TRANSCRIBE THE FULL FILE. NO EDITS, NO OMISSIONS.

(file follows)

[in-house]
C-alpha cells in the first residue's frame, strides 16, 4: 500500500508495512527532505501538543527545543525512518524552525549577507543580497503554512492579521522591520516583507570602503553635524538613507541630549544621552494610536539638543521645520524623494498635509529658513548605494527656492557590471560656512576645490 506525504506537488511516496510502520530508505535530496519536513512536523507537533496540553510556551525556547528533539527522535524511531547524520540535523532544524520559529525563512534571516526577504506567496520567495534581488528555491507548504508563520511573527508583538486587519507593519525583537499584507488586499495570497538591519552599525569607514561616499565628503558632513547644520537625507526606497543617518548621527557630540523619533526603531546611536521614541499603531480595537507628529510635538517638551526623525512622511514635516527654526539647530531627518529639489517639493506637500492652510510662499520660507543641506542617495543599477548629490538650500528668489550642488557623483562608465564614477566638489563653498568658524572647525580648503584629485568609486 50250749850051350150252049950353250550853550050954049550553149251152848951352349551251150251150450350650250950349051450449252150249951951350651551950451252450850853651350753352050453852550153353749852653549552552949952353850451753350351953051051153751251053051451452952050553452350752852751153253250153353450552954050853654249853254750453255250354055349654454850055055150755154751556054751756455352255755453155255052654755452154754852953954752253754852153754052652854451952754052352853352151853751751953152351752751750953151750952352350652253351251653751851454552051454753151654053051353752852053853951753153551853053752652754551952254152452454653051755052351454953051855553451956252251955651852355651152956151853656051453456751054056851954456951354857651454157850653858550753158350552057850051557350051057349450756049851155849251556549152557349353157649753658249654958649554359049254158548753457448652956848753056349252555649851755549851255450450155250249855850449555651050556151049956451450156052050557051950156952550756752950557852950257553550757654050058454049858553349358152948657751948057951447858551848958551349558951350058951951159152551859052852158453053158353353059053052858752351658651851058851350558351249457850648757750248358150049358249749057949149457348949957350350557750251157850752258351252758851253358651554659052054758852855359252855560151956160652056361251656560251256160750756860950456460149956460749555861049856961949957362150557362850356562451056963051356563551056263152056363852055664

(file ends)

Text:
[in-house]
C-alpha cells in the first residue's frame, strides 16, 4: 500500500508495512527532505501538543527545543525512518524552525549577507543580497503554512492579521522591520516583507570602503553635524538613507541630549544621552494610536539638543521645520524623494498635509529658513548605494527656492557590471560656512576645490 506525504506537488511516496510502520530508505535530496519536513512536523507537533496540553510556551525556547528533539527522535524511531547524520540535523532544524520559529525563512534571516526577504506567496520567495534581488528555491507548504508563520511573527508583538486587519507593519525583537499584507488586499495570497538591519552599525569607514561616499565628503558632513547644520537625507526606497543617518548621527557630540523619533526603531546611536521614541499603531480595537507628529510635538517638551526623525512622511514635516527654526539647530531627518529639489517639493506637500492652510510662499520660507543641506542617495543599477548629490538650500528668489550642488557623483562608465564614477566638489563653498568658524572647525580648503584629485568609486 50250749850051350150252049950353250550853550050954049550553149251152848951352349551251150251150450350650250950349051450449252150249951951350651551950451252450850853651350753352050453852550153353749852653549552552949952353850451753350351953051051153751251053051451452952050553452350752852751153253250153353450552954050853654249853254750453255250354055349654454850055055150755154751556054751756455352255755453155255052654755452154754852953954752253754852153754052652854451952754052352853352151853751751953152351752751750953151750952352350652253351251653751851454552051454753151654053051353752852053853951753153551853053752652754551952254152452454653051755052351454953051855553451956252251955651852355651152956151853656051453456751054056851954456951354857651454157850653858550753158350552057850051557350051057349450756049851155849251556549152557349353157649753658249654958649554359049254158548753457448652956848753056349252555649851755549851255450450155250249855850449555651050556151049956451450156052050557051950156952550756752950557852950257553550757654050058454049858553349358152948657751948057951447858551848958551349558951350058951951159152551859052852158453053158353353059053052858752351658651851058851350558351249457850648757750248358150049358249749057949149457348949957350350557750251157850752258351252758851253358651554659052054758852855359252855560151956160652056361251656560251256160750756860950456460149956460749555861049856961949957362150557362850356562451056963051356563551056263152056363852055664